The AIDS Memorial Quilt project truly exemplifies how I interpret the world around me and how I understand how others make meaning because I was allowed to pick any panel from the AIDS quilt and interpret it. My AMQ project addresses what the panel teaches us about HIV/AIDS and the child survivors. I drew connections between my personal experiences, the panel, and my research in the essay, like “The main struggle these children face is psychological. Most studies find “a high degree of internalizing disorders such as depression, suicidal ideation, anxiety and especially post-traumatic stress” in this group (Smart, 2009). It was also found in a study on kids whose parent was diagnosed with cancer that parents commonly “underestimate the emotional difficulties that their children are experiencing …Because young people frequently hide their feelings to protect their families” (Maynard, A., Patterson, P., McDonald, F.E.J., & Stevens, G., 2013).  This is the only action the children can take to try and alleviate the parent’s pain. They want to spare their parents as much as possible, so they put on a mask and internalize their pain to ease the parent’s pain. When I was young…” I decided to focus on speaking to the caretakers of these children. I felt it was imperative that these caretakers not only know what the child is struggling with but to also encourage them to be advocates for these children so these children would no longer be overlooked in research. This project was definitely difficult because I am so used to writing about what I know. It was so strange writing about a group that I was not a part of- how could I possibly understand their suffering? But when I started writing and researching it became so rewarding. I loved that I was able to give a voice not just to Robert, but to all these child survivors while using my own experiences as a way understanding their struggles. In this project, I really went out of my comfort zone and made my experiences and my perception explicit. I spoke of the loss of my grandmother and I used the word “I” more than I was ever encouraged to before.   

This class is so different from your standard English class, and that is why I loved it. For once I wasn’t taught to make the writing perfect, I was taught to make it mine. And I think I definitely accomplished that. For that reason, I think both the class and I deserve an A.


Zusak, Markus. The Book Thief. New York : Alfred A. Knopf, 2007. Print.

General Outline


“The Future is in her hands” by WAC Egypt

Thesis- The AIDS quilt panel for Lisa Brown teaches us a lot about forgotten child survivors of HIV/AIDS victims.

I. These child survivors of HIV/AIDS are often overlooked and underrepresented in psychological research.

A. How many?

B. In what way are they overlooked?

C. Why are they overlooked?

II. These children often internalize their grief after losing their infected loved one.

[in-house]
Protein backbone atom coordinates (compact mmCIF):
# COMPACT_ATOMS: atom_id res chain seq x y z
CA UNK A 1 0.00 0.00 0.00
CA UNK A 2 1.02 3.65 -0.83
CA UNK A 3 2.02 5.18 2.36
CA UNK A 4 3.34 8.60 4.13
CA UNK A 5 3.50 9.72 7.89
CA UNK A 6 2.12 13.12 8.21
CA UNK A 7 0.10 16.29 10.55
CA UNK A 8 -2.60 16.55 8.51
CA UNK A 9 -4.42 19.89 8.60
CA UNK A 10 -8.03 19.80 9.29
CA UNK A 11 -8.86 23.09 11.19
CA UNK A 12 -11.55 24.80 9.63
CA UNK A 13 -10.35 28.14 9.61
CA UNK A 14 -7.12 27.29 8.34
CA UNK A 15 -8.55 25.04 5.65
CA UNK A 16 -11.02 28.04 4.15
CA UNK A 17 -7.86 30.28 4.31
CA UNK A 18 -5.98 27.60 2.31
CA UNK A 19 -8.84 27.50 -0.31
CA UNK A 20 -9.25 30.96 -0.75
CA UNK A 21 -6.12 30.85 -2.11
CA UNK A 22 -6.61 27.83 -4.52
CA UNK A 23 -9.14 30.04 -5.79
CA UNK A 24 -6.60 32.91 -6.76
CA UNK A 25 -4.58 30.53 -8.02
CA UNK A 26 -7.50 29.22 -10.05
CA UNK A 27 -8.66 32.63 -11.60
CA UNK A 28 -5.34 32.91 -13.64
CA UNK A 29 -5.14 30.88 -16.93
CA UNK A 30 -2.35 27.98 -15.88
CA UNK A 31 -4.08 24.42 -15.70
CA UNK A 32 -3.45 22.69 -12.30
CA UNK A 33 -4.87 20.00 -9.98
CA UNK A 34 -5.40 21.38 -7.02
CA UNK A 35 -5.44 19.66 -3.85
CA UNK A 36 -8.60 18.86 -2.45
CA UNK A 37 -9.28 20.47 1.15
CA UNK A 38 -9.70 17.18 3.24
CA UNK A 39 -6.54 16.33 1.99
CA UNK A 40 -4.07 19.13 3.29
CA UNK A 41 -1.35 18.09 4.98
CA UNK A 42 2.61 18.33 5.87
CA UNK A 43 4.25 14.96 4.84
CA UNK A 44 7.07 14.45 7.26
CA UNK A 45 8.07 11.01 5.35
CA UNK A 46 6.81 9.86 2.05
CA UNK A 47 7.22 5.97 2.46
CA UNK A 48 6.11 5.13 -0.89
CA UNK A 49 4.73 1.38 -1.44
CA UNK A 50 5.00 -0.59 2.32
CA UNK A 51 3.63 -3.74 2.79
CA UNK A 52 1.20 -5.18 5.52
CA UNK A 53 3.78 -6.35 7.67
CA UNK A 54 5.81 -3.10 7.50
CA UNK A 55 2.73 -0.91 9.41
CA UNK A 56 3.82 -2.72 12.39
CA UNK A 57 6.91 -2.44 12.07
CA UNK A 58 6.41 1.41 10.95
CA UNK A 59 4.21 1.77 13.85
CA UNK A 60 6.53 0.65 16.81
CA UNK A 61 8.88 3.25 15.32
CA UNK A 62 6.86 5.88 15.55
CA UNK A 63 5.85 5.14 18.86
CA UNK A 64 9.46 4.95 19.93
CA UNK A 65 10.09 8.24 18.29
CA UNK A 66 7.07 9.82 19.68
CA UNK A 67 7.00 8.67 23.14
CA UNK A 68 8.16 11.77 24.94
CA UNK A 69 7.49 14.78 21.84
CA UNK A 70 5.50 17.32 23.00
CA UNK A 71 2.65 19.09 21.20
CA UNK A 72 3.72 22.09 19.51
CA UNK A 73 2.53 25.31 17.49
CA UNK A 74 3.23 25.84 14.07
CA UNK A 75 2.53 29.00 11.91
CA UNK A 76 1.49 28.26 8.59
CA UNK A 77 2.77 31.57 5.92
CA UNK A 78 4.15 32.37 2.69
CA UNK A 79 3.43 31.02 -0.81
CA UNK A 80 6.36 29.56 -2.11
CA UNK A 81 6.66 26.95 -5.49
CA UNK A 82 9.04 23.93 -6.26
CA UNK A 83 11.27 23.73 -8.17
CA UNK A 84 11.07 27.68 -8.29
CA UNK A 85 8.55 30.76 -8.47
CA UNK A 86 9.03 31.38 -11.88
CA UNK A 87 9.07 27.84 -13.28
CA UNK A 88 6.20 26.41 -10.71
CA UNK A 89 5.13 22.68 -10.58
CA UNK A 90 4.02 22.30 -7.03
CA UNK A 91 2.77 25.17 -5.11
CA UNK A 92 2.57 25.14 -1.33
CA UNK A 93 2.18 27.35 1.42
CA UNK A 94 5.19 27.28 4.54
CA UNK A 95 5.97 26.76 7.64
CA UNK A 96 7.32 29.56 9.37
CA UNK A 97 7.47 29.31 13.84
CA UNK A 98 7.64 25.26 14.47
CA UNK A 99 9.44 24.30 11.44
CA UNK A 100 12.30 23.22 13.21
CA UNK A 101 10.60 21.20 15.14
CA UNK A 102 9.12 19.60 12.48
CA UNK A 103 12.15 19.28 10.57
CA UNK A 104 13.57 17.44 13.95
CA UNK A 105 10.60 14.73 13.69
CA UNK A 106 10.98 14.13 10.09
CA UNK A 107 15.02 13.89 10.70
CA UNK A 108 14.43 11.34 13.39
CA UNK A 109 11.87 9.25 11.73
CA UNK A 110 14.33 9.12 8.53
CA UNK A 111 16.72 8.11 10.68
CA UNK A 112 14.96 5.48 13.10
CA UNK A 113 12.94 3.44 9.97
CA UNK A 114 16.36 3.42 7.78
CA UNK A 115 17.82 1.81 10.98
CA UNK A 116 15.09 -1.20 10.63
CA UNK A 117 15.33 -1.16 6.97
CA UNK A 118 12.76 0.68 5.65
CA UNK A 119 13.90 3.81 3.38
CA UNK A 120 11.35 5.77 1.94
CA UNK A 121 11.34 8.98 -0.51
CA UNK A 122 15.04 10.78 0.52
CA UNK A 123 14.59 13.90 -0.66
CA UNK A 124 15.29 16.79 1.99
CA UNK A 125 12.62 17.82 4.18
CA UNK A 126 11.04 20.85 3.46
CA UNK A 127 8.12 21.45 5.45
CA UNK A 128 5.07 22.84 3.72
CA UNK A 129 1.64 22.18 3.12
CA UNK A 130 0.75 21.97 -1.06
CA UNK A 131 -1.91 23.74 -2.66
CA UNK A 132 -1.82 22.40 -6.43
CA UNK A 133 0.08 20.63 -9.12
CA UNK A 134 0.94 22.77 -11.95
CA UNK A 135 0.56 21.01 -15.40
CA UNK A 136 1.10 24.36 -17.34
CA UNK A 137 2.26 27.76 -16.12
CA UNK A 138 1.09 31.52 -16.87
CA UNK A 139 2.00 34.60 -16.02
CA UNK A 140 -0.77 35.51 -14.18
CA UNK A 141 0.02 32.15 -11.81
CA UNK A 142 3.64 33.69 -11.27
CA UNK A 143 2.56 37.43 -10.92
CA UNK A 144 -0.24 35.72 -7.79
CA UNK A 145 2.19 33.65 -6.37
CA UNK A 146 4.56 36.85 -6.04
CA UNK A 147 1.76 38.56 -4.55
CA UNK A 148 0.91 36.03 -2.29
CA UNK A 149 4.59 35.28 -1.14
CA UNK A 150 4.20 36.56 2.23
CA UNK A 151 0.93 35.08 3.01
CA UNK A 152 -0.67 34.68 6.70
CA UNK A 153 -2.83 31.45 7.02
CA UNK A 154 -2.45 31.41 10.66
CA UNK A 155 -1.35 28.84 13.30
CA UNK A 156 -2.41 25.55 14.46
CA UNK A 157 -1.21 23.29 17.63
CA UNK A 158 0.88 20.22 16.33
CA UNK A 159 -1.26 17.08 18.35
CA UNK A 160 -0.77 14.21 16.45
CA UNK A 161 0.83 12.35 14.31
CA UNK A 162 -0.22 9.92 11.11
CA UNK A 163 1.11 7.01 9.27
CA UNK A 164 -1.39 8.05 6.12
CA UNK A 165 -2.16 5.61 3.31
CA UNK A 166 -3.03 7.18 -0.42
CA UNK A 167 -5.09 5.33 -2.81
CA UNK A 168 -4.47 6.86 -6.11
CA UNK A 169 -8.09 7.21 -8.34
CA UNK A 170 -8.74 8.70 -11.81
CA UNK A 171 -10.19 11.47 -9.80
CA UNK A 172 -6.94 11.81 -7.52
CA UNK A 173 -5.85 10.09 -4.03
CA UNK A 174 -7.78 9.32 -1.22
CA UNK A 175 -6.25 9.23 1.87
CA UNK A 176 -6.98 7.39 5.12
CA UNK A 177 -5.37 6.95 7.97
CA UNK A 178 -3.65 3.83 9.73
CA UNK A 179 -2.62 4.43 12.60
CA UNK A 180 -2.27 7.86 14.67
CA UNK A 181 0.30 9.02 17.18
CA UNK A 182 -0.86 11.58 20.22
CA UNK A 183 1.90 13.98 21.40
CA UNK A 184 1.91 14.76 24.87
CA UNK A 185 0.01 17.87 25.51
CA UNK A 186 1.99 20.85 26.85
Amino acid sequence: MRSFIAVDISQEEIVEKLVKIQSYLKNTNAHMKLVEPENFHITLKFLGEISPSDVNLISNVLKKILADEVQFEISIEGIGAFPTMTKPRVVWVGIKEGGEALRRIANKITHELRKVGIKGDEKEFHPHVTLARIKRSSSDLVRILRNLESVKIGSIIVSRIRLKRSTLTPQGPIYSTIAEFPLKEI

A. Why?

B. Why is this harmful?

III. The panel speaks to these struggles and brings awareness to these complicated situations.

A. How?

B. Is this purposeful?

C. What does this add to the quilt?


Also see:

HIV/AIDS Orphans

An AIDS Panel for a Mother

Ethos of Lisa Brown’s Panel

Ethos of Lisa Brown’s panel

Robert presenting the panel in 1996 when he was 12 years old

What first drew me to this panel was the words “I LOVE you mom” scrawled in large blue letters across the lower half of the panel. I could feel the shout of desperation, the longing, the need to have the mother’s spirit know that her son loves her and misses her. These words speak to me, not about the mother lost, as much as the child left behind.  It reminds me of  my favorite book quote, from The Book Thief where death is speaking:

              “It’s the leftover humans. The survivors. They’re the ones I can’t stand to look at, although

               on many occasions I still fail. I deliberately seek out the colors to keep my mind off them,

               but now and then, I witness the ones who are left behind, crumbling among the jigsaw

               puzzle of realization, despair, and surprises. They have punctured hearts. They have

               beaten lungs. Which in turn brings me to the subject I am telling you about tonight,

               or today, or whatever the hour and color. It’s the story of one of those perpetual

               survivors –an expert at being left behind.”(Zusak, 4)

Looking at this panel I want to analyze the life of these young survivors. I want to hear their voices and know their stories. Their “punctured hearts,” and “beaten lungs” deserve to be remembered and understood. I want to understand Robert Brown, the creator of this panel, and how AIDS affected his life. He presented his panel at age 12. For him, every aspect of this panel honors his family, specifically the mother that he loves and misses. After viewing this panel, I read two letters sent in about the panel. One from a NAMES Project volunteer who witnessed the presentation and one from Robert himself.

NAMES Project Volunteer: Front
NAMES Project Volunteer: Back

The volunteer tells the story of a “tearful” Robert who struggled to let the panel go because it was like “once again he was forced to leave his mother.” Finally, Robert gave the panel to the AIDS quilt, asking that they “put it with ‘The other Mothers” who have died.”

Robert Brown’s letter